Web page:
Ian Tuer

18th November 2005 at 00:00
He's a countryman, a singer of songs and a storyteller with his heart in the Lake District, although his job title reads: attendance officercover manager. The fact is, Ian Tuer is a man of many parts, and daily life at Ullswater community college in Penrith would be "unthinkable" without him.

So says Andy Oglethorpe, who nominated him for our flowers, champagne and chocolates. "His enthusiasm never dips, his energy never wanes. He's an amazing larger-than-life person who oils the wheels and gets on and does things."

The school, for 1,450 students aged 11-18, jumped at the chance to give him a job four years ago. His CV shows he's been a pupil, a parent, a governor and chair of the parent-teacher association, and, according to Andy Oglethorpe, he knows the place inside out.

Ian used to be a fishmonger in this country town and runs a walking club called Tuer's Tours, so his face is known to hundreds if not thousands.

Having a good relationship with local families relates to the "attendance officer" half of his job; organising cover for absent teachers requires diplomacy with a practical bent - he covers the classes himself if need be.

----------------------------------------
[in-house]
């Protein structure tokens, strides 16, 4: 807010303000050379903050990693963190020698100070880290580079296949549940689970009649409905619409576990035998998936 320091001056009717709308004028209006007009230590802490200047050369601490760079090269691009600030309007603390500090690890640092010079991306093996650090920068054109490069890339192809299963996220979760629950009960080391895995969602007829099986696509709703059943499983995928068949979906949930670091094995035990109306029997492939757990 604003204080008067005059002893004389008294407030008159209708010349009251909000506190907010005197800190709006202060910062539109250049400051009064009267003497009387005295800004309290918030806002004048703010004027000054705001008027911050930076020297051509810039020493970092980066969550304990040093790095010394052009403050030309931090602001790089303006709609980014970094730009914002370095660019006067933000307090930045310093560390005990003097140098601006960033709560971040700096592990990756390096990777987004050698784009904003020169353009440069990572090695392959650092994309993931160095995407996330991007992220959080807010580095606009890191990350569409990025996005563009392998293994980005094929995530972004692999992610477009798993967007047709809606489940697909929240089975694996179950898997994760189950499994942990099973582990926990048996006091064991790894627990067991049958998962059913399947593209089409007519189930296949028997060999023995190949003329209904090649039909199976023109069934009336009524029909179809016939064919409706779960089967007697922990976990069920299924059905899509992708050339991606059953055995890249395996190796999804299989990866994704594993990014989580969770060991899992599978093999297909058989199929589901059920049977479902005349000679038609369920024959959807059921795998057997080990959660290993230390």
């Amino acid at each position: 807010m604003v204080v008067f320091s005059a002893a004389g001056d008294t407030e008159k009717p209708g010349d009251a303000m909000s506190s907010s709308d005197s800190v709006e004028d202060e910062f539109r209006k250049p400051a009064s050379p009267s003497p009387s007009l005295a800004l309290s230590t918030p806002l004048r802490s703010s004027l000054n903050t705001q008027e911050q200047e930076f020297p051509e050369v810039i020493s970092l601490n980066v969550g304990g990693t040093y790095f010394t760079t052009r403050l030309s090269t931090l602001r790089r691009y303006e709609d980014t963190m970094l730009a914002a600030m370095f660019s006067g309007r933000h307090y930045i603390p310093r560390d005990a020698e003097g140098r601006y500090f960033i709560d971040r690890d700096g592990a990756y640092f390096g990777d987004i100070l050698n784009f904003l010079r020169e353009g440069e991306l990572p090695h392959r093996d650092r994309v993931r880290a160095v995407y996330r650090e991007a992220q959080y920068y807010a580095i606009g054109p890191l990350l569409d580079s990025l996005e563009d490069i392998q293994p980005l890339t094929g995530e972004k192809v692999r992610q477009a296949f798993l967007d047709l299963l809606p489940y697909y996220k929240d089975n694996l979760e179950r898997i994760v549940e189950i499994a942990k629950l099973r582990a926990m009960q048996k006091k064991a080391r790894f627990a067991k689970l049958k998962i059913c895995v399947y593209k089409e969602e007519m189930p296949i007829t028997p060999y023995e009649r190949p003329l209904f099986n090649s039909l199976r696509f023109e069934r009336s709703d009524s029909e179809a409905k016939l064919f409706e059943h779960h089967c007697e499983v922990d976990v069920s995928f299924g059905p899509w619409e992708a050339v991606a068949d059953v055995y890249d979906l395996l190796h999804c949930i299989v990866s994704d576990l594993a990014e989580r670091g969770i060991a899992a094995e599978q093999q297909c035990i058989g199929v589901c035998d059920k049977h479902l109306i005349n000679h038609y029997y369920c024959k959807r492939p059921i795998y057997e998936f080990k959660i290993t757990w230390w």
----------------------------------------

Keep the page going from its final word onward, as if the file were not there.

Alongside his paid job, Ian runs the annual ski trip, produces a Christmas panto, coaches and referees boys' and girls' football, and helps out with Duke of Edinburgh Award expeditions. Best of all are the two-day residentials for Year 7 pupils that he now leads at Hellvellyn youth hostel. Nine tutor groups go over the course of a year to learn teamwork, communication skills and problem solving, all of which fit neatly into the school's specialist status for business and enterprise.

Ian's storytelling skills come in handy when they're tramping through high bracken, hunting for "wild haggis", which, according to Mr Tuer, have mysteriously migrated from the Scottish borders. His personal challenge is to sing a song on any topic the children name - rocks, rabbits, bridges, crocodiles - you get the picture; the record is 130 songs. He also holds a record for eating curried sausages - Cumberland sausages obviously. Isn't there a song about sausages... Heroes are out there, but we need you to reveal them in all their glory.

Think of the person in your school - teacher, classroom assistant, governor, cook - who always goes the extra mile. Then tell us about them in a letter or email to Sarah Bayliss at the address on the left. Go on, they deserve recognition. (Flowers kindly supplied by Marks Spencer)

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